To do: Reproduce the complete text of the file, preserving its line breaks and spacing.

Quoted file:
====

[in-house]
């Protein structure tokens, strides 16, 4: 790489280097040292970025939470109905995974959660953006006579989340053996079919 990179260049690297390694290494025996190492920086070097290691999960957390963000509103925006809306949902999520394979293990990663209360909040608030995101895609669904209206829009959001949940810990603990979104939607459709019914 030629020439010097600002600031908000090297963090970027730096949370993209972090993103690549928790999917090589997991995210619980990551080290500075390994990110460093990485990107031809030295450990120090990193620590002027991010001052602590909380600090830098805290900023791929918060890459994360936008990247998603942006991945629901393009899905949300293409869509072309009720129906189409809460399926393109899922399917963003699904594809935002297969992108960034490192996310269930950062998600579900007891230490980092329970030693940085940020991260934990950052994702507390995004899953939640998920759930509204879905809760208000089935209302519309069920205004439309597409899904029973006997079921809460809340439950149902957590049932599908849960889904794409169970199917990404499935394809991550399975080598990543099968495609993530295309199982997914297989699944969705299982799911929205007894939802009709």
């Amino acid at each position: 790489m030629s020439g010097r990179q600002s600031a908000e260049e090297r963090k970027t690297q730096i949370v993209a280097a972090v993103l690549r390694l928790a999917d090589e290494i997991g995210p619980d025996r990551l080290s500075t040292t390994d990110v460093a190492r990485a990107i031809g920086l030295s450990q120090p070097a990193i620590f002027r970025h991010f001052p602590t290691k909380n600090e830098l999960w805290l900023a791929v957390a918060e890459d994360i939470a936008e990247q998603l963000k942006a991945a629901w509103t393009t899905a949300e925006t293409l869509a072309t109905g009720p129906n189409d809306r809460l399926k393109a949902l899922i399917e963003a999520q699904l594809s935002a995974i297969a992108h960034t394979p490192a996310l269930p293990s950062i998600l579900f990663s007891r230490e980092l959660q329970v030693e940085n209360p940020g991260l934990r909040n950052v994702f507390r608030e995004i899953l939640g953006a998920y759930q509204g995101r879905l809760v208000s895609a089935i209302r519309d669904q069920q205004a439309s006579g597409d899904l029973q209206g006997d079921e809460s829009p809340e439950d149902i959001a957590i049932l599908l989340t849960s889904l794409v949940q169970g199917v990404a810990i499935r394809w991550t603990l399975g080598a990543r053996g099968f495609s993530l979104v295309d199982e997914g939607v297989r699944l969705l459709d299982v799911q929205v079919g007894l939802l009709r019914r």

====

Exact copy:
[in-house]
């Protein structure tokens, strides 16, 4: 790489280097040292970025939470109905995974959660953006006579989340053996079919 990179260049690297390694290494025996190492920086070097290691999960957390963000509103925006809306949902999520394979293990990663209360909040608030995101895609669904209206829009959001949940810990603990979104939607459709019914 030629020439010097600002600031908000090297963090970027730096949370993209972090993103690549928790999917090589997991995210619980990551080290500075390994990110460093990485990107031809030295450990120090990193620590002027991010001052602590909380600090830098805290900023791929918060890459994360936008990247998603942006991945629901393009899905949300293409869509072309009720129906189409809460399926393109899922399917963003699904594809935002297969992108960034490192996310269930950062998600579900007891230490980092329970030693940085940020991260934990950052994702507390995004899953939640998920759930509204879905809760208000089935209302519309069920205004439309597409899904029973006997079921809460809340439950149902957590049932599908849960889904794409169970199917990404499935394809991550399975080598990543099968495609993530295309199982997914297989699944969705299982799911929205007894939802009709």
């Amino acid at each position: 790489m030629s020439g010097r990179q600002s600031a908000e260049e090297r963090k970027t690297q730096i949370v993209a280097a972090v993103l690549r390694l928790a999917d090589e290494i997991g995210p619980d025996r990551l080290s500075t040292t390994d990110v460093a190492r990485a990107i031809g920086l030295s450990q120090p070097a990193i620590f002027r970025h991010f001052p602590t290691k909380n600090e830098l999960w805290l900023a791929v957390a918060e890459d994360i939470a936008e990247q998603l963000k942006a991945a629901w509103t393009t899905a949300e925006t293409l869509a072309t109905g009720p129906n189409d809306r809460l399926k393109a949902l899922i399917e963003a999520q699904l594809s935002a995974i297969a992108h960034t394979p490192a996310l269930p293990s950062i998600l579900f990663s007891r230490e980092l959660q329970v030693e940085n209360p940020g991260l934990r909040n950052v994702f507390r608030e995004i899953l939640g953006a998920y759930q509204g995101r879905l809760v208000s895609a089935i209302r519309d669904q069920q205004a439309s006579g597409d899904l029973q209206g006997d079921e809460s829009p809340e439950d149902i959001a957590i049932l599908l989340t849960s889904l794409v949940q169970g199917v990404a810990i499935r394809w991550t603990l399975g080598a990543r053996g099968f495609s993530l979104v295309d199982e997914g939607v297989r699944l969705l459709d299982v799911q929205v079919g007894l939802l009709r019914r």